(C. 5.) "Why does God not help His own?" He spares to punish and destroy the evil world, for the sake of this holy seed, the Christians, who are the real reason why God still preserves the order of nature, which the fallen angels have so corrupted.

The effect of these Apologies upon the rulers of Rome is unknown; but Justin's expectation of death was not disappointed, and Marcus Aurelius still mistrusted the motives which made Christians martyrs and saw no reason to stay the outcry of the Roman crowd when it demanded Christian victims. It remained a legal crime to be a Christian. Indeed, according to Roman ideas of government, it could hardly cease to be criminal as long as Christianity continued its private and peculiar organization and found it impossible to conform to the tests of good citizenship, such as the oath to the emperor. The Apologies never hint at concession on such points, but persist that their present position is entirely innocent. Their vigour must have revealed the irreconcilability of Christian life with the mass of pagan custom and temper in which the solidity of Rome had its foundation.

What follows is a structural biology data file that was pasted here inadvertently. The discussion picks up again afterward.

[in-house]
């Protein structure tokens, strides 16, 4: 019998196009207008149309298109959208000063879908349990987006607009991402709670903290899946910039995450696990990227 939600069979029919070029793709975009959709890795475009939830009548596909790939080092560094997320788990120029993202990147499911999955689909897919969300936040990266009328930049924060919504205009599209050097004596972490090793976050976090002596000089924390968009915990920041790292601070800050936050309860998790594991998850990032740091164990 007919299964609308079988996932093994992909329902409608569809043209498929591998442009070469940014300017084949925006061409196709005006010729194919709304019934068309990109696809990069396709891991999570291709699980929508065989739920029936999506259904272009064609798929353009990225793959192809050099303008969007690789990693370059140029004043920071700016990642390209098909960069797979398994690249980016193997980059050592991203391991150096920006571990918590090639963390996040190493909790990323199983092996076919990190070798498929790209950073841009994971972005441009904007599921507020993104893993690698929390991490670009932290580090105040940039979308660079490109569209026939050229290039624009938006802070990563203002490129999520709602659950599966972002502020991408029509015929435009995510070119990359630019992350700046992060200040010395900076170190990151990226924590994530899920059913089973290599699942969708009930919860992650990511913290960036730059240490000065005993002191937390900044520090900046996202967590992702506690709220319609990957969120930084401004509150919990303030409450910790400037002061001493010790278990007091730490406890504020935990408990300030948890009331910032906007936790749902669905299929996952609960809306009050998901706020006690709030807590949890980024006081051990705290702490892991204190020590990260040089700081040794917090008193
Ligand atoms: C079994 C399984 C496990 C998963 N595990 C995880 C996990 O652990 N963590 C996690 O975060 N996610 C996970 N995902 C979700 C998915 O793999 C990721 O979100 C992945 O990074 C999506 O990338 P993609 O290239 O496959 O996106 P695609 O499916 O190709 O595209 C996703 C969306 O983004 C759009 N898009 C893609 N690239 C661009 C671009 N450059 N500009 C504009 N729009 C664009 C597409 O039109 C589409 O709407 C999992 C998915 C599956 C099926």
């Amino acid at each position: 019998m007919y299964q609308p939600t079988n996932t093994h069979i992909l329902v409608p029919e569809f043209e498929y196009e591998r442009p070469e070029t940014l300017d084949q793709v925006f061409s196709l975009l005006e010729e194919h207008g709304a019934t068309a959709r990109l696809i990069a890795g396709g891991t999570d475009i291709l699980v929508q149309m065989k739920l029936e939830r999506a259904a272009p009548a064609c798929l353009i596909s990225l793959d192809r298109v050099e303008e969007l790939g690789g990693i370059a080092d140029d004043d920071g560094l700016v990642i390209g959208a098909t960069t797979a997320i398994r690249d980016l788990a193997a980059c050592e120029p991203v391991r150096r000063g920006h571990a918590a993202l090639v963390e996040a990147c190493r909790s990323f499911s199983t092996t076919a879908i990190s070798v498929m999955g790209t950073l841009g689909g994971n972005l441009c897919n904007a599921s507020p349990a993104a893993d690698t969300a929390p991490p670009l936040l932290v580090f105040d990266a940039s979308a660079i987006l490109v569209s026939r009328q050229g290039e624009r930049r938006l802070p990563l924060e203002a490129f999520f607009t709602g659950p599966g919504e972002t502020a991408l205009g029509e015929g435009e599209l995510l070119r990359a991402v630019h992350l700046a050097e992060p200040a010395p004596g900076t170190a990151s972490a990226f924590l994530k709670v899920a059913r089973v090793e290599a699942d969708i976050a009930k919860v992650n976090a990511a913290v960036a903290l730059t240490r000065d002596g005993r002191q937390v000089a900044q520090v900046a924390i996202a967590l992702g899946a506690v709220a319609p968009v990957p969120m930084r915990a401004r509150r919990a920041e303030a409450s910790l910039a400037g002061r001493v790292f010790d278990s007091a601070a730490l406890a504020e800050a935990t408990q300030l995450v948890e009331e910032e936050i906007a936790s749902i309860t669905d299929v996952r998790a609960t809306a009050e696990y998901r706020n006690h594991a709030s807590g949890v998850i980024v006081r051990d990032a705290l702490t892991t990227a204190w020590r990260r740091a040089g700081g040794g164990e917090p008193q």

The Dialogue with Trypho follows the first Apology , and probably the second also, between 142 and 148 according to Hort; in 155 (Volkmar); or in 160–164 (Keim). It was written to report to a dear friend, Marcus Pompeius (cf. c. 8, § 225 D; c. 141, § 371 B), a discussion which Justin had held with the Jews during the Bar-Cocheba wars. The discussion represents the Christian polemic against the Jews; but Trypho makes his advance as a philosopher rather than as a Jew, and it is Justin who turns the talk to the Jewish Scriptures by expressing his surprise at a Jew being still engaged in searching for truth in the pagan philosophers when he possessed already in those Scriptures the authorized exponent of revealed wisdom, for the sake of whose secured certainty Justin himself had left all other human systems. Trypho is, indeed, a curious type of Judaism; a light and superficial inquirer in the courts of the schools, surrounded by a band of loud and lively friends, he begins with a reference to a Socratic at Argos, who had taught him to address courteously all who wore the philosopher's cloak, in the hope of finding, through the pleasant interchange of thoughts, something useful to both. He smiles gracefully as he inquires what opinion Justin holds about the gods, and, apparently, justifies his philosophic studies in the face of Scripture, by claiming that the philosophers are equally with Moses searchers after the Being of God. The noisy friends having been avoided by retirement to a quiet seat, Trypho opens the question with the air of a free and tolerant seeker after truth; he has read the Gospel, and found in it a morality too high for real practice, and is ready to acknowledge the piety of the better Christians. What he wonders at is that with so much goodness, they should nevertheless live as Gentiles without keeping the pure laws of God, e.g. the Sabbath and circumcision, by which He separates the holy from sinners; he wonders, too, how those who place their hope in a man can yet hope for a reward from God. He would gladly have all this explained (cf. c. 57, § 280 A; c. 68, § 293 A). Trypho, then, is no fierce Jewish opponent, prepared to attack, but adopts the tone almost of an inquirer. It is the Jew under a new aspect that we find here, the Jew of culture, of open and tolerant mind, with the easy courtesy of the literary world. Before such, apparent openness and easy-going lightness it is perhaps not without artistic skill that Justin hints at the fierce and implacable hatred of Jew against Christian which had tortured and slain Christians without pity under Bar-Cocheba and made Jews everywhere the most violent and remorseless of the church's slanderers and persecutors (c. 108, § 335).